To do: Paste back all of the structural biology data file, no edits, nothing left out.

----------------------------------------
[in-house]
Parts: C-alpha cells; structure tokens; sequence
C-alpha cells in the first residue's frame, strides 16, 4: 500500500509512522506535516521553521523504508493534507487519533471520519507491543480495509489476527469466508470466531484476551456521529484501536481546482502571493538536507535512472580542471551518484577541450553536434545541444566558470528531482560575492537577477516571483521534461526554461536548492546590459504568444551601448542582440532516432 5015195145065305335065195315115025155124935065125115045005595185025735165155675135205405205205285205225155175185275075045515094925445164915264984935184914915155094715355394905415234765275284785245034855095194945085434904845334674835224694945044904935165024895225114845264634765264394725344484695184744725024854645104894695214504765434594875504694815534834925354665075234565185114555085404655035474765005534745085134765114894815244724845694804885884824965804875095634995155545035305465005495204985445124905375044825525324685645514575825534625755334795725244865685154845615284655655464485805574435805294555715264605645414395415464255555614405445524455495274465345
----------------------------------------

[in-house]
Parts: C-alpha cells; structure tokens; sequence
C-alpha cells in the first residue's frame, strides 16, 4: 500500500509512522506535516521553521523504508493534507487519533471520519507491543480495509489476527469466508470466531484476551456521529484501536481546482502571493538536507535512472580542471551518484577541450553536434545541444566558470528531482560575492537577477516571483521534461526554461536548492546590459504568444551601448542582440532516432 5015195145065305335065195315115025155124935065125115045005595185025735165155675135205405205205285205225155175185275075045515094925445164915264984935184914915155094715355394905415234765275284785245034855095194945085434904845334674835224694945044904935165024895225114845264634765264394725344484695184744725024854645104894695214504765434594875504694815534834925354665075234565185114555085404655035474765005534745085134765114894815244724845694804885884824965804875095634995155545035305465005495204985445124905375044825525324685645514575825534625755334795725244865685154845615284655655464485805574435805294555715264605645414395415464255555614405445524455495274465345